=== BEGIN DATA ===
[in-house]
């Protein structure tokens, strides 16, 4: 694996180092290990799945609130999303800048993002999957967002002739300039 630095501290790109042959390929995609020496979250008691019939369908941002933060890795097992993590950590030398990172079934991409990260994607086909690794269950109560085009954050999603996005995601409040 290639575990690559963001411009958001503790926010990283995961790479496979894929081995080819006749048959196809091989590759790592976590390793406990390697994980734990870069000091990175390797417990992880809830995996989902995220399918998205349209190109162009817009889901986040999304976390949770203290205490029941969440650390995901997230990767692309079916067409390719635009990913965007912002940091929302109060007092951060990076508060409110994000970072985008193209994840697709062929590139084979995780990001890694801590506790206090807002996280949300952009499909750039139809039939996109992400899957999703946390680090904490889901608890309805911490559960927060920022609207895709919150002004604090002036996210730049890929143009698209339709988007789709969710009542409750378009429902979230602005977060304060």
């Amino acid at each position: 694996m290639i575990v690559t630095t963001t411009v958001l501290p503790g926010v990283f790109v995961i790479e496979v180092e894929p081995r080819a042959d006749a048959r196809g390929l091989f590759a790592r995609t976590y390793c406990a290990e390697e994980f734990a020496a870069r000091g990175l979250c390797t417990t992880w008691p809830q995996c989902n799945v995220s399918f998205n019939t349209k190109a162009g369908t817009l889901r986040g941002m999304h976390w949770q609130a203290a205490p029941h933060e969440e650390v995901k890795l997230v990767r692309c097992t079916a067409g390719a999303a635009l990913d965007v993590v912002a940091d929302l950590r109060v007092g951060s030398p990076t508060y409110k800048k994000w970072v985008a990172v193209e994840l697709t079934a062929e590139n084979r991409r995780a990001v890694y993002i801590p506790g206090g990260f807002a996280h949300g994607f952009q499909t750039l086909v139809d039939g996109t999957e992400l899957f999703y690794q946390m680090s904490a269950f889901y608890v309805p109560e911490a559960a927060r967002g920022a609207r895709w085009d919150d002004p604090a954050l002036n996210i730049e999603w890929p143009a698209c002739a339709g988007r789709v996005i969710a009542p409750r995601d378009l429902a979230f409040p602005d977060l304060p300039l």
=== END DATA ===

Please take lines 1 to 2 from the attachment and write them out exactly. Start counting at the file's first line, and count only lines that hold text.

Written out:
[in-house]
């Protein structure tokens, strides 16, 4: 694996180092290990799945609130999303800048993002999957967002002739300039 630095501290790109042959390929995609020496979250008691019939369908941002933060890795097992993590950590030398990172079934991409990260994607086909690794269950109560085009954050999603996005995601409040 290639575990690559963001411009958001503790926010990283995961790479496979894929081995080819006749048959196809091989590759790592976590390793406990390697994980734990870069000091990175390797417990992880809830995996989902995220399918998205349209190109162009817009889901986040999304976390949770203290205490029941969440650390995901997230990767692309079916067409390719635009990913965007912002940091929302109060007092951060990076508060409110994000970072985008193209994840697709062929590139084979995780990001890694801590506790206090807002996280949300952009499909750039139809039939996109992400899957999703946390680090904490889901608890309805911490559960927060920022609207895709919150002004604090002036996210730049890929143009698209339709988007789709969710009542409750378009429902979230602005977060304060």